Recently I asked the author about what she was reading. McLaren's reply:
Mexico has been calling me for a couple years and in mid-October, I answered the call. I packed my things, loaded what I could not live without into my Xterra, and spent six days driving south from Washington State all the way down to Todos Santos, which is near the tip of the Baja Peninsula on the Pacific Side. Last year when Mexico called, I picked up the phone and sort of put her on hold. I came down for a glorious week and a half, most of which was spent sea kayaking the Isla Espiritu Santo in the Sea of Cortez near La Paz and it was there that I began reading Caramelo by Sandra Cisneros. Cisneros has long been one of my all-time favorite writers, so I felt like a game show winner when I found this giant hardcover at a used bookstore in Bandon, Oregon the previous summer. I’d been saving it for this trip, knowing the words would taste even better in Mexico, and they did. So delicious was reading the beginning of this book here, that I stopped where I was when the vacation was over and saved the rest of the book all year until my return. I have only just now picked it back up. Cisneros’ voice is second to none. It’s bold, authentic, honest, innocent at times and very witty at other times.Visit Kaya McLaren's website.
I’m one of those people who like to read a few different kinds of books at the same time—fiction to suit both my creative mind and non-fiction my analytical mind, and sometimes a memoir to entertain both minds at the same time. At the moment, I’m reading The View From Casa Chepitos, by Judith Gille, who, like me, is also from the Pacific Northwest and finds herself called to Mexico. Her memoir chronicles buying a lovely old house in a questionable neighborhood on an impulse and describes the friendships she and her family develop with their Mexican neighbors. Being a recent transplant, I have a lot of questions about cultural differences and where I fit into it all, and somehow Gille’s memoir provides me with a little more understanding.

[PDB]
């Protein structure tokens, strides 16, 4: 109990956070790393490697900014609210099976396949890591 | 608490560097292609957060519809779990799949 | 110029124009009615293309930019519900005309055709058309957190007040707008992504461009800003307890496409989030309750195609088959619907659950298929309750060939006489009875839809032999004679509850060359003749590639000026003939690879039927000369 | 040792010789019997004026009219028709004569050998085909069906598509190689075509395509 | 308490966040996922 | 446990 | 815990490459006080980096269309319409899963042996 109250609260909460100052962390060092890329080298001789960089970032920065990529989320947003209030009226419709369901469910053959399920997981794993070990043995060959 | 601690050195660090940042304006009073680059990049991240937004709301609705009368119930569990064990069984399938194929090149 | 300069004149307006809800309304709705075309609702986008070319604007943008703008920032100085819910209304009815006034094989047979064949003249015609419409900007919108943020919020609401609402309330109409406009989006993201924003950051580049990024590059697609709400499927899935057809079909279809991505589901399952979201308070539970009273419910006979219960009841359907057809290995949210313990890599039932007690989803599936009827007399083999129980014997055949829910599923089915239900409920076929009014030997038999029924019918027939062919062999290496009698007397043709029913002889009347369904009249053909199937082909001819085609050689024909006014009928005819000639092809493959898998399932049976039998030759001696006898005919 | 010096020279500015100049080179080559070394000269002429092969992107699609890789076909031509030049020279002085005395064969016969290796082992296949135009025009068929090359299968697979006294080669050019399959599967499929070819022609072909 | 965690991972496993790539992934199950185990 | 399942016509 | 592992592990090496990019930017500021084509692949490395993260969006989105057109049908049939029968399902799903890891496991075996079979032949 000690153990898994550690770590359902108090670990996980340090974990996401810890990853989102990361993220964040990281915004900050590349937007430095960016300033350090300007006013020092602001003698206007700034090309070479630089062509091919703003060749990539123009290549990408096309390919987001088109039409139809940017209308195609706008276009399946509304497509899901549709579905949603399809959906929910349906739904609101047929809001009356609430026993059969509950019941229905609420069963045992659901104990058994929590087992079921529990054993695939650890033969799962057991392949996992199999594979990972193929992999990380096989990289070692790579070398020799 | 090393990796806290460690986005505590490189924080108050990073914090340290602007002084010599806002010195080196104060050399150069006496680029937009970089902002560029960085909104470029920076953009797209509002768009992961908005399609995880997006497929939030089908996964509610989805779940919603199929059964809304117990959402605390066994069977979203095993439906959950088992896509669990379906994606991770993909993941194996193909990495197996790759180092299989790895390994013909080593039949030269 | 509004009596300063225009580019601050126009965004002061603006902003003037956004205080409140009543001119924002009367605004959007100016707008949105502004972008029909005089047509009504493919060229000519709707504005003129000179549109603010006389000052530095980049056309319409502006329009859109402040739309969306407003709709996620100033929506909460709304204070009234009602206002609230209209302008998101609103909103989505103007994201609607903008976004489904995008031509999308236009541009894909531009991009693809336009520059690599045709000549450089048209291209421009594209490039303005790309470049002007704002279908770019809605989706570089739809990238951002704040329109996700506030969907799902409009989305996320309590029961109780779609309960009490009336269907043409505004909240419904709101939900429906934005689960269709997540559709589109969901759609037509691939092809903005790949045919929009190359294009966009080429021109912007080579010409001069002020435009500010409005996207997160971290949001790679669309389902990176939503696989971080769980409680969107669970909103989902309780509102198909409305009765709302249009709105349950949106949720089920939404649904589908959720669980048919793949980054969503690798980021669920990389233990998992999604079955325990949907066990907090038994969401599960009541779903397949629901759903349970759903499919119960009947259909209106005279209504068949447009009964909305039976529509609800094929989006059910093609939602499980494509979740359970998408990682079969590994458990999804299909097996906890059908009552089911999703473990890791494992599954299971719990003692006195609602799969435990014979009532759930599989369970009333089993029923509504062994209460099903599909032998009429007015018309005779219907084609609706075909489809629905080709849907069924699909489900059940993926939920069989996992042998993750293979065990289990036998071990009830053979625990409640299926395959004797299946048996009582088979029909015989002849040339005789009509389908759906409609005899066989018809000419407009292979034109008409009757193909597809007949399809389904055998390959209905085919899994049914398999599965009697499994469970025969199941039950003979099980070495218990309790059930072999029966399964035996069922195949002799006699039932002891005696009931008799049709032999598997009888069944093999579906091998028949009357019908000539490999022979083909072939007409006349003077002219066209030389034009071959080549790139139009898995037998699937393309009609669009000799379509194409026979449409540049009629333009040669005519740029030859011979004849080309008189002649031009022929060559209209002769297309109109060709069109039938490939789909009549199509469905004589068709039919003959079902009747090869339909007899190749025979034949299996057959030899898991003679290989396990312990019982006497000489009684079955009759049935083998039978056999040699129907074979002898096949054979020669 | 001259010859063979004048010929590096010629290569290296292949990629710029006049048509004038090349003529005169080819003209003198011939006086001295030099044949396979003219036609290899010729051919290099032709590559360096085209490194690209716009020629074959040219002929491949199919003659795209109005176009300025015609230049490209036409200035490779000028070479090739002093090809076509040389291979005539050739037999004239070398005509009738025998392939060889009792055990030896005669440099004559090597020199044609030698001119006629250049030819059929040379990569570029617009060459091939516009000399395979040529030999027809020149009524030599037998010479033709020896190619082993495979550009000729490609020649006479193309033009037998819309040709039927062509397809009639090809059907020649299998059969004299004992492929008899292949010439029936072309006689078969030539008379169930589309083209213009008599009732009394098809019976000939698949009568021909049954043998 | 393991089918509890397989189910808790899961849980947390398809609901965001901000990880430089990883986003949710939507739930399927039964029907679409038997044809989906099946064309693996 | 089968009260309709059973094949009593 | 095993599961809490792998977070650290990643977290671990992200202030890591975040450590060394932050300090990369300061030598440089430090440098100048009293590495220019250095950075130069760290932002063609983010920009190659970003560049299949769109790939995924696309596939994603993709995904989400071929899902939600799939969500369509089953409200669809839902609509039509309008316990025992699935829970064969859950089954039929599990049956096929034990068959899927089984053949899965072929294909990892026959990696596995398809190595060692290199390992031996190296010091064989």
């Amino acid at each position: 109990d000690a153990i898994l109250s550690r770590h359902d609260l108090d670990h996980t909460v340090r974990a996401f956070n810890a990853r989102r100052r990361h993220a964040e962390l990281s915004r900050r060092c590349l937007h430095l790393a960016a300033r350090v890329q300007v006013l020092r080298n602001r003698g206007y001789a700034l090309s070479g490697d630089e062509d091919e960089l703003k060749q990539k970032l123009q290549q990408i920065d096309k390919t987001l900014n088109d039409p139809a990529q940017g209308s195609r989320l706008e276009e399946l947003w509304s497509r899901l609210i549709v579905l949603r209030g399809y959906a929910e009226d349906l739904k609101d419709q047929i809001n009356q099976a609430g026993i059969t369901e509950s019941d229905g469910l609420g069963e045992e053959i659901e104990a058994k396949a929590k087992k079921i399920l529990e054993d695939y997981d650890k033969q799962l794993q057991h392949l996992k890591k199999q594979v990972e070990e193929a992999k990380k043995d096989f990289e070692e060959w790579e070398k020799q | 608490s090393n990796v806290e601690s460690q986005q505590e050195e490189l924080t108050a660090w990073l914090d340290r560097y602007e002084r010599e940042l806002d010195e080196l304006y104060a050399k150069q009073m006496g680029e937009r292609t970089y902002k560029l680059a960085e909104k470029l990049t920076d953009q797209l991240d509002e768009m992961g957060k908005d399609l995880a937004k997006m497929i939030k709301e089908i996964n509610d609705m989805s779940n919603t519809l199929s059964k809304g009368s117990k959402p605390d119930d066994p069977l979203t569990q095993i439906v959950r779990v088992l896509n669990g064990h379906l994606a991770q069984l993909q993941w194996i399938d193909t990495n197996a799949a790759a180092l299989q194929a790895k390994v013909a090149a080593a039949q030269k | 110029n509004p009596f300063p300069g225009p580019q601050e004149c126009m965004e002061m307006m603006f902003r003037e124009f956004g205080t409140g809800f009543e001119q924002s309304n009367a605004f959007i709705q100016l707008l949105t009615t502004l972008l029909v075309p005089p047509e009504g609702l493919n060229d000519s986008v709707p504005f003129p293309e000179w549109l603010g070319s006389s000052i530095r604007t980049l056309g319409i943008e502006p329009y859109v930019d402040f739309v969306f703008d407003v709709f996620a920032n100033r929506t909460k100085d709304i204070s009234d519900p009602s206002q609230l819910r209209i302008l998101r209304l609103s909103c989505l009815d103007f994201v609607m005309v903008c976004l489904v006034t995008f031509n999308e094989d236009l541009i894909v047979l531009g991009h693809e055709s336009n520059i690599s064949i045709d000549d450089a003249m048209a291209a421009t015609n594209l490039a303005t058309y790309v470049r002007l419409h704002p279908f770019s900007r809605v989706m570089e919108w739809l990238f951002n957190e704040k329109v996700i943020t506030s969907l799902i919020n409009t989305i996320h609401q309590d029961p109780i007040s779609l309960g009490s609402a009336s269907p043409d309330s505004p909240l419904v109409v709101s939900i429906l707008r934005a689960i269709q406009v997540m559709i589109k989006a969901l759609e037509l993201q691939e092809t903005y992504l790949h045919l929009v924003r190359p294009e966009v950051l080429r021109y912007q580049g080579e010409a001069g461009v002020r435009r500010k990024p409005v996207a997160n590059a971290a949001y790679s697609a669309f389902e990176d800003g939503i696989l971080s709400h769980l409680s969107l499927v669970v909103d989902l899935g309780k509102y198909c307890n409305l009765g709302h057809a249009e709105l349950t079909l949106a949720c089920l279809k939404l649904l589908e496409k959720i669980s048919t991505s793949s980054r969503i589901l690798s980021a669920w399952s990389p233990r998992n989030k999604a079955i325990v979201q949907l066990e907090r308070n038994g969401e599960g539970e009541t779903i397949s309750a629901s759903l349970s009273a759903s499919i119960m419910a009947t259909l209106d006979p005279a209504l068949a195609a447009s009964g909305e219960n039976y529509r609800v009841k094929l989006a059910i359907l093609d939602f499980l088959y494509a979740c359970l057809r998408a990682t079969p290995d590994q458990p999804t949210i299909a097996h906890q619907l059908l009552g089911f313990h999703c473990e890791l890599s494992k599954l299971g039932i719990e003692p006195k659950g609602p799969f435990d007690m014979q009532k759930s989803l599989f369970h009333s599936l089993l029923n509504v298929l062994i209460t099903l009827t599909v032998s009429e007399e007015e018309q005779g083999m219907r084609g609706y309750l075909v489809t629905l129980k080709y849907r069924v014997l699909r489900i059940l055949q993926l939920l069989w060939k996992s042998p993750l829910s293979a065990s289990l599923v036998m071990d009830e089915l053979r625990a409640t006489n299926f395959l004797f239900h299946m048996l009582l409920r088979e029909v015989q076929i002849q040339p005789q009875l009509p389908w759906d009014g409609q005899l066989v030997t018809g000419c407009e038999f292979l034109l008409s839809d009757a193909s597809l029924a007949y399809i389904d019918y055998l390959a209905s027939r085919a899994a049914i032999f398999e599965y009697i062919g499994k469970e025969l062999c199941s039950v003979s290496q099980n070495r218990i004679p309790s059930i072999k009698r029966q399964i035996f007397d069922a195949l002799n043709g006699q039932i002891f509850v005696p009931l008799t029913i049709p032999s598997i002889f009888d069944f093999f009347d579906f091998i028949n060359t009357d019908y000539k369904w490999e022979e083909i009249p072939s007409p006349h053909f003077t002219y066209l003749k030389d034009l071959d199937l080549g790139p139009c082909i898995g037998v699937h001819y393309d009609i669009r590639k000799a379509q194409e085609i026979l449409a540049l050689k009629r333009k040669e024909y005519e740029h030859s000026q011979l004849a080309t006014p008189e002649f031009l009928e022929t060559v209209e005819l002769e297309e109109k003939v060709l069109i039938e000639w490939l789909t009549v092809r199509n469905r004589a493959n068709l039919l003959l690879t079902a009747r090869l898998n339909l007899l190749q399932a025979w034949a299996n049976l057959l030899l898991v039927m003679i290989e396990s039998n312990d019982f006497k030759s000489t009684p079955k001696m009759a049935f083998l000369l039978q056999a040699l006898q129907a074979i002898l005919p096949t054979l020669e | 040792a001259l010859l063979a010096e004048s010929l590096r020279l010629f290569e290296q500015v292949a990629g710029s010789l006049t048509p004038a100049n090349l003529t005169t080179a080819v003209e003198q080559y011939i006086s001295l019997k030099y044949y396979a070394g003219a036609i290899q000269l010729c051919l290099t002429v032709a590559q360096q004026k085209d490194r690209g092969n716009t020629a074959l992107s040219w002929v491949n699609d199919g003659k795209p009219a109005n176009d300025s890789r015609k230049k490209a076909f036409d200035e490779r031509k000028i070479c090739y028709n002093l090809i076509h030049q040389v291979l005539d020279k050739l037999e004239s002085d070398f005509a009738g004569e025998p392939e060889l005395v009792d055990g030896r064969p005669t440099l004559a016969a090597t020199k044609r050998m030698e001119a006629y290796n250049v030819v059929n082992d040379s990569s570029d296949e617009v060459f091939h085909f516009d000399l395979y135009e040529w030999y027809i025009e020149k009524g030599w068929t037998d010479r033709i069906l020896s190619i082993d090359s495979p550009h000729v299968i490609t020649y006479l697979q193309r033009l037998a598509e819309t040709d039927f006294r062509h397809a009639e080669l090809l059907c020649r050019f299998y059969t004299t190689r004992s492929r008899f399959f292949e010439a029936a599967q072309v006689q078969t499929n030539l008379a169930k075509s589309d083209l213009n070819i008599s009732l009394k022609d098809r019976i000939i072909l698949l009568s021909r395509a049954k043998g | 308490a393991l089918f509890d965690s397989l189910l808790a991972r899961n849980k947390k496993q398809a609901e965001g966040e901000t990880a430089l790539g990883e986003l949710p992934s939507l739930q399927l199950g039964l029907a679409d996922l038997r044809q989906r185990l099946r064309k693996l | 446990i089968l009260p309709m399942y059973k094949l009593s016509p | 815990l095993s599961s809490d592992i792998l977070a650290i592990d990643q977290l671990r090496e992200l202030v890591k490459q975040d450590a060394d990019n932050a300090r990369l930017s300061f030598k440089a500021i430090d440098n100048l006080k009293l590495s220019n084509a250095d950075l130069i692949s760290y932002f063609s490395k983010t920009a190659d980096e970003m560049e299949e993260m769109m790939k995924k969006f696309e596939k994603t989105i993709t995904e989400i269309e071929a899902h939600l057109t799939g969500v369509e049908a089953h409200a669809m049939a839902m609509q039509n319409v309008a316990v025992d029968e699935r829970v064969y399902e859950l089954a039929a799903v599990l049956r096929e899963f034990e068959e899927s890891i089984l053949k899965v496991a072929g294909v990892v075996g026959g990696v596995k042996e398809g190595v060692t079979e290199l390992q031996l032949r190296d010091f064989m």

Finally, purely for my analytical mind, I’m reading The Guide to Baja Sea Kayaking by Dave Eckhardt. While I don’t recall the exact price of this book, I do recall that I had to sell a kidney to get it, but now that I have it in my hands, I understand why. Each page has satellite photos with different beaches and notes on those beaches detailed to help kayakers pick the heavenly ones and avoid the ones with unsafe swells or unfriendly people. Despite the fact that it might appear to be a dry guidebook, Eckhardt’s writing is personable and fun to read. I loved my taste of kayaking in the Sea of Cortez last winter, and with Eckhardt’s help, I hope to explore the islands near Loreto in the upcoming year. Perhaps I’ll even get up to Magdelena Bay, which is also covered in his book, and meet some friendly gray whales. I did see the first whales of the year pass by offshore the day before yesterday. They’re on the way. Wherever I get to this year, there’s no question this is a book I will use for the rest of my life.